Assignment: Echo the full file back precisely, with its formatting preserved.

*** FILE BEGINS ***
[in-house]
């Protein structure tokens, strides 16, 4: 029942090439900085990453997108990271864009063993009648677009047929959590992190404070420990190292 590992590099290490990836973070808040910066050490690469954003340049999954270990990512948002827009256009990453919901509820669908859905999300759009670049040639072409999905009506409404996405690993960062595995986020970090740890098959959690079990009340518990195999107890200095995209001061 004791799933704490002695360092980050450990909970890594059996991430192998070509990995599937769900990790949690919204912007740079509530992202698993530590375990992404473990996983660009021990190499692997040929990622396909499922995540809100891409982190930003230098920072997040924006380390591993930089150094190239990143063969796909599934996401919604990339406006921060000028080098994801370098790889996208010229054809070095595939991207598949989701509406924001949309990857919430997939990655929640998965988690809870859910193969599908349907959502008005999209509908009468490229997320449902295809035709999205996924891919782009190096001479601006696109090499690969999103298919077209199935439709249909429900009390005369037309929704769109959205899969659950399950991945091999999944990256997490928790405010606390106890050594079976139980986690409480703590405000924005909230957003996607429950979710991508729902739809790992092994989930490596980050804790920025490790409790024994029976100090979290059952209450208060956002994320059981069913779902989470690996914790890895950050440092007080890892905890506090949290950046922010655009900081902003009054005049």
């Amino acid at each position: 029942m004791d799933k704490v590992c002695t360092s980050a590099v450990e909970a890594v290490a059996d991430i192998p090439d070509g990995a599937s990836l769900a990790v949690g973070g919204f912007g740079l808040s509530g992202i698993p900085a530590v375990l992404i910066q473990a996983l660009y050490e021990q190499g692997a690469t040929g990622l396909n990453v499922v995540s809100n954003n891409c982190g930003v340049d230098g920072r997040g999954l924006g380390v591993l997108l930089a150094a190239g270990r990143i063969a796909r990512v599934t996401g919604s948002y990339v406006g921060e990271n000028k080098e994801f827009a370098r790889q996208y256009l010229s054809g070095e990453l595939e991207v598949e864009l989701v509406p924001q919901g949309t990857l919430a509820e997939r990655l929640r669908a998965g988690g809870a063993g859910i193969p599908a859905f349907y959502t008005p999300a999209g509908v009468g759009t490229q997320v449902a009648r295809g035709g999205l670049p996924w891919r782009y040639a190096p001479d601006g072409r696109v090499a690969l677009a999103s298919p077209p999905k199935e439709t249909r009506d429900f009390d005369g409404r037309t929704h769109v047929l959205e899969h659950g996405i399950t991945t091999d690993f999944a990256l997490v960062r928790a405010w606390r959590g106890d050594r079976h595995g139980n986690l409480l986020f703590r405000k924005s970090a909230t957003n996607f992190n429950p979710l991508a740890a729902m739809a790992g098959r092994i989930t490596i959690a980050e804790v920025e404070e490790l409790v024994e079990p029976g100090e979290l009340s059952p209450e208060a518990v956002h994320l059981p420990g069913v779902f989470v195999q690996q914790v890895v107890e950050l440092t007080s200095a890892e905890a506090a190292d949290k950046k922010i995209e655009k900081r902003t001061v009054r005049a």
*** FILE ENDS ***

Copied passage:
[in-house]
């Protein structure tokens, strides 16, 4: 029942090439900085990453997108990271864009063993009648677009047929959590992190404070420990190292 590992590099290490990836973070808040910066050490690469954003340049999954270990990512948002827009256009990453919901509820669908859905999300759009670049040639072409999905009506409404996405690993960062595995986020970090740890098959959690079990009340518990195999107890200095995209001061 004791799933704490002695360092980050450990909970890594059996991430192998070509990995599937769900990790949690919204912007740079509530992202698993530590375990992404473990996983660009021990190499692997040929990622396909499922995540809100891409982190930003230098920072997040924006380390591993930089150094190239990143063969796909599934996401919604990339406006921060000028080098994801370098790889996208010229054809070095595939991207598949989701509406924001949309990857919430997939990655929640998965988690809870859910193969599908349907959502008005999209509908009468490229997320449902295809035709999205996924891919782009190096001479601006696109090499690969999103298919077209199935439709249909429900009390005369037309929704769109959205899969659950399950991945091999999944990256997490928790405010606390106890050594079976139980986690409480703590405000924005909230957003996607429950979710991508729902739809790992092994989930490596980050804790920025490790409790024994029976100090979290059952209450208060956002994320059981069913779902989470690996914790890895950050440092007080890892905890506090949290950046922010655009900081902003009054005049």
């Amino acid at each position: 029942m004791d799933k704490v590992c002695t360092s980050a590099v450990e909970a890594v290490a059996d991430i192998p090439d070509g990995a599937s990836l769900a990790v949690g973070g919204f912007g740079l808040s509530g992202i698993p900085a530590v375990l992404i910066q473990a996983l660009y050490e021990q190499g692997a690469t040929g990622l396909n990453v499922v995540s809100n954003n891409c982190g930003v340049d230098g920072r997040g999954l924006g380390v591993l997108l930089a150094a190239g270990r990143i063969a796909r990512v599934t996401g919604s948002y990339v406006g921060e990271n000028k080098e994801f827009a370098r790889q996208y256009l010229s054809g070095e990453l595939e991207v598949e864009l989701v509406p924001q919901g949309t990857l919430a509820e997939r990655l929640r669908a998965g988690g809870a063993g859910i193969p599908a859905f349907y959502t008005p999300a999209g509908v009468g759009t490229q997320v449902a009648r295809g035709g999205l670049p996924w891919r782009y040639a190096p001479d601006g072409r696109v090499a690969l677009a999103s298919p077209p999905k199935e439709t249909r009506d429900f009390d005369g409404r037309t929704h769109v047929l959205e899969h659950g996405i399950t991945t091999d690993f999944a990256l997490v960062r928790a405010w606390r959590g106890d050594r079976h595995g139980n986690l409480l986020f703590r405000k924005s970090a909230t957003n996607f992190n429950p979710l991508a740890a729902m739809a790992g098959r092994i989930t490596i959690a980050e804790v920025e404070e490790l409790v024994e079990p029976g100090e979290l009340s059952p209450e208060a518990v956002h994320l059981p420990g069913v779902f989470v195999q690996q914790v890895v107890e950050l440092t007080s200095a890892e905890a506090a190292d949290k950046k922010i995209e655009k900081r902003t001061v009054r005049a």